We have had a lot of questions about personality disorders since the new DSM-V was released earlier this year. The personality disorders (PD) are still included in the revised DSM but are no longer listed on Axis II. I will briefly summarize the PD’s before briefly discussing PD’s in the military. When diagnosing personality disorders it is best to consider a long-term, stable pattern of behavior that meets multiple diagnostic criteria (often five or more). I encourage clinicians to obtain corroborating information from family and long-term friends if possible prior to diagnosis. Please note, that the purpose of this blog is not to diagnose friends, family and co-workers.
Blog posts with the tag "Service Members"
A colleague of mine recommended I read the book "Soul Repair: Recovering from Moral Injury after War" after a discussion on the topic of moral injury. In this article, I review the book from my perspective as a clinician who has worked with service members who likely had moral injuries and as a former active duty Service member.
Dr. Annie Murray is a United States Navy psychologist. She is prior USN helicopter pilot and a current staff psychologist at Naval Medical Center San Diego (NMCSD). I was lucky enough to have the opportunity to sit down with her to discuss her background in aviation and her thoughts on how psychology might relate to that community.
The “8 Keys to Veterans’ Success on Campus” was established in 2013 as a collaborative effort between the Obama Administration and the Departments of Defense, Veterans Affairs, and Education. Included in the decision making of these steps were representatives of government agencies, non-profit groups, Veteran organizations, as well as individual Veterans, who had obtained college degrees. The purpose of these strategies was to guide colleges and universities in ways to support and serve our student Veterans. Since 2013, there have been hundreds of institutions who have committed to implementing these recommended strategies.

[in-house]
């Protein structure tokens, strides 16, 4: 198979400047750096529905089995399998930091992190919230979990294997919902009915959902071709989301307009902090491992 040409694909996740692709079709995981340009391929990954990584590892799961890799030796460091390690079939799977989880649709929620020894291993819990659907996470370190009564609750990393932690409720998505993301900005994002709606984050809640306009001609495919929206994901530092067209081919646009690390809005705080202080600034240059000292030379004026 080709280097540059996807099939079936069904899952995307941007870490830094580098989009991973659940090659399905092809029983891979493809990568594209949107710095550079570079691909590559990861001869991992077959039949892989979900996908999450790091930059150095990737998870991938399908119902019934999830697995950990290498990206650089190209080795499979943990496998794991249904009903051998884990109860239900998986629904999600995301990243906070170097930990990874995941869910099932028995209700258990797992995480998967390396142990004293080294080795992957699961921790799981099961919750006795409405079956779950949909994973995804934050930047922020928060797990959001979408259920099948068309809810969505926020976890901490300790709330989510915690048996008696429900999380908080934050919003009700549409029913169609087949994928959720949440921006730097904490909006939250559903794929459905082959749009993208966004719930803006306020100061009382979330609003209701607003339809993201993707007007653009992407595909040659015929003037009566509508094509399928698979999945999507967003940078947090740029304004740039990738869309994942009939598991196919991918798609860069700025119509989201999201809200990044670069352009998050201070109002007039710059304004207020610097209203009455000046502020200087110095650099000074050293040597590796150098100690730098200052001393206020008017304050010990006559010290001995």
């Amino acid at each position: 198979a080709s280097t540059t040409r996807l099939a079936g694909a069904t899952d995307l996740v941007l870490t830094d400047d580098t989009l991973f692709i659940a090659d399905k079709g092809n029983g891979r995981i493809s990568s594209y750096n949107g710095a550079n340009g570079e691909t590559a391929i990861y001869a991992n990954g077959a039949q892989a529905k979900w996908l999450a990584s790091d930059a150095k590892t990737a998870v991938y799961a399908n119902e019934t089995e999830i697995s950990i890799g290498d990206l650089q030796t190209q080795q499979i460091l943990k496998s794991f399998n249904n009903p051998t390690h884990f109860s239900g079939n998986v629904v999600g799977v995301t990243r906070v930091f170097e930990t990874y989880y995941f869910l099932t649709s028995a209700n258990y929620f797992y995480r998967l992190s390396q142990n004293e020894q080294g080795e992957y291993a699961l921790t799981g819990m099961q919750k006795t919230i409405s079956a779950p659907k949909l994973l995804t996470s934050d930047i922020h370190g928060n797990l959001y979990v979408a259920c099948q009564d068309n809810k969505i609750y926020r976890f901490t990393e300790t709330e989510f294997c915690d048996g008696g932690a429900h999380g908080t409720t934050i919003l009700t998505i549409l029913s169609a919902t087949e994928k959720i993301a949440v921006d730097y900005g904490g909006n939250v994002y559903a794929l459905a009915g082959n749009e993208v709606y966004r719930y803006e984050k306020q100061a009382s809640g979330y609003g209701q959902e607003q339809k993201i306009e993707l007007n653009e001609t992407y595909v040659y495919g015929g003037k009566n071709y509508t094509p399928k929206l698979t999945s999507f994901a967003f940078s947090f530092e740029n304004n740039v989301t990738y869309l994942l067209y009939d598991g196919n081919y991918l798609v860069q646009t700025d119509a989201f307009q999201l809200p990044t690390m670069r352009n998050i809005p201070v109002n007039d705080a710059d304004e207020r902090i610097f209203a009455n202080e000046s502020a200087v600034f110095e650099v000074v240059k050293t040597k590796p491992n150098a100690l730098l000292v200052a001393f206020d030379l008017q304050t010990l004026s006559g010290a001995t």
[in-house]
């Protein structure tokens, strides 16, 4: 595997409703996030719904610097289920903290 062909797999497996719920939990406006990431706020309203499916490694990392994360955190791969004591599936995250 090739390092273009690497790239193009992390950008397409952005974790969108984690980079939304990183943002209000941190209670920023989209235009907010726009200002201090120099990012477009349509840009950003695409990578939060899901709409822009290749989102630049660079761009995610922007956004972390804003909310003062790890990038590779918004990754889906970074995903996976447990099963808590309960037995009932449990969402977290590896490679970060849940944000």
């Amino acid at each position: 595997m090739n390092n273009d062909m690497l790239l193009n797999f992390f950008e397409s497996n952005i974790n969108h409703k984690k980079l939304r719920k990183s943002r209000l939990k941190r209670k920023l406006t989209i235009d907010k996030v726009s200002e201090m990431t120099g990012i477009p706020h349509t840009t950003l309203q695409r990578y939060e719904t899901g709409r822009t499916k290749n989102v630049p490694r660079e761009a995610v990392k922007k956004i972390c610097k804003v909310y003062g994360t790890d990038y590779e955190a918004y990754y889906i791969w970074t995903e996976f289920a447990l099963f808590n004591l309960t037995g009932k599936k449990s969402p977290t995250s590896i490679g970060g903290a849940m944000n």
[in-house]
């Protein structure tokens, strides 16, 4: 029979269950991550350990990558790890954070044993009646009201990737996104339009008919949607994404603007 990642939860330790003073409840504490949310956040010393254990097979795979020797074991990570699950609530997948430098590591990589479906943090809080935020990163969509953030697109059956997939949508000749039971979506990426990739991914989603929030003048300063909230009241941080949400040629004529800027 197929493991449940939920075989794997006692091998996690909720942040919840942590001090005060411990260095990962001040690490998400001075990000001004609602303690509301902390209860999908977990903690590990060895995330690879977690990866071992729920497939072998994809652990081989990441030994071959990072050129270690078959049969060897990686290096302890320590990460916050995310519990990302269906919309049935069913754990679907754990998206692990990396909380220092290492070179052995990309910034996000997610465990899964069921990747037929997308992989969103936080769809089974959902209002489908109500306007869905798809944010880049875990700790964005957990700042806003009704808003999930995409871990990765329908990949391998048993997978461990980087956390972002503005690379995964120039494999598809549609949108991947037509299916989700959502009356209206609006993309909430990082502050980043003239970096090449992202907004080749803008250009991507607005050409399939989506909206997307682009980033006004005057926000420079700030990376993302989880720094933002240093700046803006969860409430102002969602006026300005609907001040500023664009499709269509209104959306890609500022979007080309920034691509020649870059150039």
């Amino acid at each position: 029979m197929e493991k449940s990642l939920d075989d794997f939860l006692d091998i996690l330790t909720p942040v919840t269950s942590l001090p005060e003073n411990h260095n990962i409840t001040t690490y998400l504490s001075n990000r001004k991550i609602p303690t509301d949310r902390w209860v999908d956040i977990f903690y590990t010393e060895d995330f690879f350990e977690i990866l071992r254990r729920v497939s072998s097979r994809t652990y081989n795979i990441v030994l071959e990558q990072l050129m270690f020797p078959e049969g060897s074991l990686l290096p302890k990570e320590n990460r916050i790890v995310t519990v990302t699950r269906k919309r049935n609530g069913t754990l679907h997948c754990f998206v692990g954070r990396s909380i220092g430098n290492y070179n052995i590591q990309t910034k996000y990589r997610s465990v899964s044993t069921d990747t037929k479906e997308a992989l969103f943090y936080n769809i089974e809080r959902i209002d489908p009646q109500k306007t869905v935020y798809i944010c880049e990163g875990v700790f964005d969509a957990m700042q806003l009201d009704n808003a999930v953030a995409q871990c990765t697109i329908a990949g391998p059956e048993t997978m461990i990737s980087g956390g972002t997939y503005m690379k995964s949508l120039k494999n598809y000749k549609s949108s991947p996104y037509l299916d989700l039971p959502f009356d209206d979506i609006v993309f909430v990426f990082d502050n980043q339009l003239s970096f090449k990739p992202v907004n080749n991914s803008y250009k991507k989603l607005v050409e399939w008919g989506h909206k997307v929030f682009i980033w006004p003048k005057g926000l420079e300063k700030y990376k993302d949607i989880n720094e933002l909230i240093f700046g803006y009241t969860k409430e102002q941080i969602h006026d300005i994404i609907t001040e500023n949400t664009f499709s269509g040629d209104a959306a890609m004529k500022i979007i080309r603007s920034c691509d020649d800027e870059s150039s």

More and more people are becoming aware of the impact of smartphones, tablets, and easy Internet access on our ability to think, maintain relationships, and remain productive. It has even been proposed that overuse of technological media can change our brains structurally in ways that will, over time, rob us of the ability to think deeply and utilize our cognitive horsepower! This is a controversial topic, and undoubtedly people will have varying opinions, but no one can argue that various forms of technology are changing how we interact with each other. So, how does this apply to mental health, and the military specifically? Well, we know that healthy relationships contribute to good mental health, and conversely, troubled relationships create risk for mental health problems. Perhaps some of today’s relationship woes and mental health problems are a by-product of our increasing use of technological gadgets.
To learn more about this possibility in a military context, I interviewed Lt. Col. Kirk Rowe, an Air Force neuropsychologist at Wright Patterson Air Force Base.